To the Editor:
Predictions of the end of the world or the end of civilization as we know it. I’m not talking about the ones made by an obscure Mayan calendar, but the types of catastrophes expected as a result of the re-election of President Obama. These predictions, many by people and news media in Oklahoma, were perceived as truth by the majority of Oklahomans. These beliefs seem to be supported by the recent election results. Oklahomans voted against President Obama by a 2-to-1 margin; and I suspect that in Edmond an even larger margin against his re-election.
Now I read in headline stories in the recent MidWeek issue of The Edmond Sun about the rosy future of central Oklahoma’s economy. Am I the only one who sees the hypocrisy in this? Is it just me that sees this as another opportunity for this state to continue its perception, by the majority of the country, as a backward and regressive state?
Though we continue to advance this perception in ways too numerous to mention, I remain optimistic. Not everyone in this town is ignorant or gullible enough to fall for the self-serving and profit-driven opinions and policies that often result in the election of politicians that try to and most often successfully enact ridiculous and repressive legislation. Two things have recently supported my optimism. First, the relatively strong campaign and election results of Edmond’s Tom Guild in his campaign to replace James Lankford as my representative in the U.S. House of Representatives. Secondly is the letter to the editor, published in the same MidWeek edition of The Sun, written by Randel Shadid. This letter speaks of the common Oklahoma phenomenon of the anti-vote, where instead of participating in this democracy to progress us forward, we vote, or don’t, based on fear and ignorance.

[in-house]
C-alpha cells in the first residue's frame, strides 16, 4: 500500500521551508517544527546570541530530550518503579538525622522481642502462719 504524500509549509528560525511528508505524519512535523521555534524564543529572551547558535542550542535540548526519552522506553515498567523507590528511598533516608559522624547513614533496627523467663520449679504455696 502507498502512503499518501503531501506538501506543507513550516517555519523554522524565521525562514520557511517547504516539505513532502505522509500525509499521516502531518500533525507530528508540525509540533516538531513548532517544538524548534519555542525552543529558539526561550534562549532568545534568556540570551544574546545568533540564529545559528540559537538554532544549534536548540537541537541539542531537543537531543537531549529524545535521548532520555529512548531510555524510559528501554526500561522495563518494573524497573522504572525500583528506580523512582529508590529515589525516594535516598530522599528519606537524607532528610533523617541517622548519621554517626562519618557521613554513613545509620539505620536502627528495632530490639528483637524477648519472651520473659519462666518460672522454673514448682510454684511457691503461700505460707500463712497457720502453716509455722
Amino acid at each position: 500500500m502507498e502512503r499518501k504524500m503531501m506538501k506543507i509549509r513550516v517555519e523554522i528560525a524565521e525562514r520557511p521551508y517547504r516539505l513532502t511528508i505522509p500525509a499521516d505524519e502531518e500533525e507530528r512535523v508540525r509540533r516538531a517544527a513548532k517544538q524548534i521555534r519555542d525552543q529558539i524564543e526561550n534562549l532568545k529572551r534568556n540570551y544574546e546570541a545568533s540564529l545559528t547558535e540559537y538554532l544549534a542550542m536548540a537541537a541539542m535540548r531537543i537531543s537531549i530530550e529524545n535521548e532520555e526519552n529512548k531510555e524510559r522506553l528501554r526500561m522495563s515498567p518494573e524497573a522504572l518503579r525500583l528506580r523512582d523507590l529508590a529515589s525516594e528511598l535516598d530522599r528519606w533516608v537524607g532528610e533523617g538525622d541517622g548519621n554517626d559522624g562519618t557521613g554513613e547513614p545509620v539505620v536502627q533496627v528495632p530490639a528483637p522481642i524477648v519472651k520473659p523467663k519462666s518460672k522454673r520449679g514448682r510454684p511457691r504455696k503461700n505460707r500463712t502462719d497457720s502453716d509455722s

Young people, citizens like Mr. Guild, Mr. Shadid and many of my friends who vote based on facts and form opinions using critical thinking will be the real reasons for any rosy predictions of this town’s and state’s future.
To the Editor:
RedBlueAmerica: Is parenting being criminalized in America?
Debra Harrell was arrested recently after the McDonald’s employee let her daughter spend the day playing in a nearby park while she worked her shift. The South Carolina woman says her daughter had a cell phone in case of danger, and critics say that children once were given the independence to spend a few unsupervised hours in a park.
Is it a crime to parent “free-range” kids? Does Harrell deserve her problems? Joel Mathis and Ben Boychuk, the RedBlueAmerica columnists, debate the issue.
Technology that will stimulate journalism’s future is now here
To say technology has changed the newspaper media industry is understating the obvious. While much discussion focuses on how we read the news, technology is changing the way we report the news. The image of a reporter showing up to a scene with a pen and a pad is iconic but lost to the vestiges of time.
I am asked frequently about the future of newspapers and, in particular, what does a successful future look like. For journalists, to be successful is to command multiple technologies and share news with readers in new and exciting ways.
New Orleans features its own “Running of the Bulls”